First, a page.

False! I questioned this jellyfish-sting remedy years ago after watching a television sitcom (I think it was “Friends”) where one character was stung by jellyfish and another character peed on them. This organic first aid treatment is nothing but an old wive’s tale, according to an ABC News Health article. Perpetuating such a myth is irresponsible journalism because it may result in scores of people needlessly urinating on each other at the beach. It does, however, make for more entertaining prose than if Gierach were to have said, “It’s a sound idea to always carry with you a bottle of vinegar to treat a jellyfish sting.”

Having said all that, no doubt Gierach’s covert band of revenging henchmen will soon be seeking me out to issue forth a bit of discipline, thus, I’ll be entering the Witness Protection Program. I hope that they put me somewhere near the coast. Forks would be nice. There’s good steelhead fishing out there, and not many stinging jellyfish to be worried about. Maybe if Gierach had gone to Forks in chapter 2, he might’ve caught a fish.

As for the rest of the book? I liked it. I’ve read a few of his other books and liked them as well. Gierach’s writing style suggests that he’s a regular dude—a regular dude who just so happens to be a legend in the eyes of fly fishing readers worldwide. He doesn’t try to impress or intimidate by casually throwing around big words (I only had to look up one word in chapter 6: abrade). The format of his books works well for me as they are a compilation of short stories broken into chapters. The older I get the more my attention span seems to shrink (along with loss of muscle mass), so novels and such, which require great commitments of time and feats of strength, are something I find myself reading less and less often. With Gierach’s writing I can easily knock out a chapter during a brief respite in my day (I was going to suggest that these quick pit stops usually follow my first cup of morning coffee, but that was already alluded to on page 76 of chapter 8: BOOK TOUR).

Will you like No Shortage of Good Days by John Gierach? Maybe. Maybe not. Certainly what I’ve said here will not impact your opinion in the way that a good review might.

"Close to Home" by Bob White


By the way, the cover illustration for No Shortage of Good Days is worth the price alone, which happens to be $24. The illustration by Bob White is titled, “Close to Home” and was originally created to illustrate Gierach’s 100th column in Fly Rod & Reel magazine. It is available in 3 print sizes, signed by both the subject and the artist, via


  1. Chuck

    I have read every book there is on fly fishing! I quit reading them last year because they all start to sound the same! I don’t need to hear John extol the virtues of his favorite coffee pot again ! I’m tired of hearing about all the great places these guys have been – places a mere mortal like me will never see! Yeah, I’m bitter!

    Having said that; if ya only read one book – read “The longest silence.” It’s the best of them all. Read it and then spend your time on something more productive like starting a blog! Ha!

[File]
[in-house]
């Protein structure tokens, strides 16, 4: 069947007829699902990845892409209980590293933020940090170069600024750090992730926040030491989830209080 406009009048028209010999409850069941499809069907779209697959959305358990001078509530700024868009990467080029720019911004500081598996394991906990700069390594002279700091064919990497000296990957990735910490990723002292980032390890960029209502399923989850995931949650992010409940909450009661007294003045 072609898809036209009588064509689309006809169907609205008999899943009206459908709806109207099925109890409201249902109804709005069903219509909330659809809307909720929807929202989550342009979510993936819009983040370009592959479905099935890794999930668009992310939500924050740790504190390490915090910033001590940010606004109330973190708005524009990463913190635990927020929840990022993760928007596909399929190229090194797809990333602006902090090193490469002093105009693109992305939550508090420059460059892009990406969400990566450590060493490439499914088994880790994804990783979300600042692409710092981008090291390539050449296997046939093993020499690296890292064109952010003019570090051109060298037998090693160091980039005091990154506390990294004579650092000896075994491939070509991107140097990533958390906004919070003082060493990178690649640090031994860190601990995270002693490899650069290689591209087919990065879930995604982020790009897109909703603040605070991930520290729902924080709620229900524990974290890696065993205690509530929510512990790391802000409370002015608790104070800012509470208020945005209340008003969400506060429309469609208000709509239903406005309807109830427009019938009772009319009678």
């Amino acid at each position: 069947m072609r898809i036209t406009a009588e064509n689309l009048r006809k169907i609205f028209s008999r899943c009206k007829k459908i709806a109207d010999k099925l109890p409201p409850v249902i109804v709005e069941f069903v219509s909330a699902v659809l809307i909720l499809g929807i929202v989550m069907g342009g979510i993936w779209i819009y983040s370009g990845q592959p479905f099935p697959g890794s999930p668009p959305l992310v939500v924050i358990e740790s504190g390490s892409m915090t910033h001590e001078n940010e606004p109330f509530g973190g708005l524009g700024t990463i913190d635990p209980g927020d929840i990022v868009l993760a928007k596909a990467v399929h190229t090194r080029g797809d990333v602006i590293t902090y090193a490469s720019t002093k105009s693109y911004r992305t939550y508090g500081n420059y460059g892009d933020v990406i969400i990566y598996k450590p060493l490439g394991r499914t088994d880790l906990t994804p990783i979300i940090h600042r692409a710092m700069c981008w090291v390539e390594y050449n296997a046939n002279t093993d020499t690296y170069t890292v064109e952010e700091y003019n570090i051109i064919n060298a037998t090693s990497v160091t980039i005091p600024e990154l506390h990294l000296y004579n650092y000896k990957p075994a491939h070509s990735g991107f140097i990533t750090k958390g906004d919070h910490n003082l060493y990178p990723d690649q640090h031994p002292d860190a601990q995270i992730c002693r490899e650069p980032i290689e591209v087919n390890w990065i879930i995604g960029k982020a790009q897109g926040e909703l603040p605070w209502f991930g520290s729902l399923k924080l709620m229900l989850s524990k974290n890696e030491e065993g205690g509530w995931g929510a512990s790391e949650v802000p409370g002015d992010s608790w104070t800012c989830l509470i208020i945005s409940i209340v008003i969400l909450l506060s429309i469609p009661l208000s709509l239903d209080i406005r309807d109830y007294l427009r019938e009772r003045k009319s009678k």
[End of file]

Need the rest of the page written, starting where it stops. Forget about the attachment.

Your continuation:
• Kirk Werner

      Chuck, I bet you haven’t read Olive the Little Woolly Bugger.

    • Steve Z

      Dude, don’t belittle the coffee pot. Take a shot at his use of adjectives or geographical inaccuracies. But the coffee pot?! Low.

    • Ken McBroom

      Chuck I have to say there is a way for mere mortals to enjoy “those” places provided they go to those places. John says it all in the video here

  2. Sanders

    I was hoping that you wouldn’t mention the shack I’ve been hiding out in…Although, I’m sure that if someone looked hard enough on my blog they would find it pretty easily. I even made a rustic ladder to get to the roof (lookout tower), so I could get the jump on the aforementioned henchmen…I’m not sure how Gierach will take your 2 critiques, but I hope no witness relocation program will be needed…or at the very least, I hope that your fingers are spared.

    Enjoyed the review, glad you decided to enter the fray…ha!

    • Kirk Werner

      Glad to hear that you’re still with us, Sanders, and I hope that by this time next week I am, too. IF they do take my fingers, I hope that they’ll leave at least one on each hand. The middle finger. You know, so I can still grasp a fly rod.

      • Sanders

        I think you’re right, as long as you could keep the middle fingers, it wouldn’t be so bad…functionally speaking of course.

        • Kirk Werner

          On second thought I may need a thumb, too.

  3. TC/The Trout Underground

    I feel the need to set the record straight; I don’t so much worship the ground Gierach walks on as much as I worship the traffic his literary footsteps bring to the Underground. (Well, actually, I kinda do worship the ground he walks on.)

    That said, I feel compelled to point out that my “novel” length review is only a few words longer than yours, and mine was padded by several excerpts from Gierach’s book, so clearly, accuracy demands I correct several glaring inaccuracies in your review:

    I knew what “abrade” meant (this isn’t a correction so much as a boast)
    The Serious Medical Drama “Scrubs” also made reference to the peeing/jellyfish thing, which makes me wonder which show Gierach actually watches
    You’re a little anal about geography (again, not a correction)
    Where does the “Up the Poudre” guy live again?

    After the beating I sustained in this post, I’m almost afraid to admit I’ve still to publish the Gierach interview (on both the Trout Underground and the Writer Underground writer’s blog).

    Though I do plan to excise any references to jellyfish, or Puget Sound.

    Tom (I’ve got a web browser and I’m not afraid to use it) Chandler

    • Kirk Werner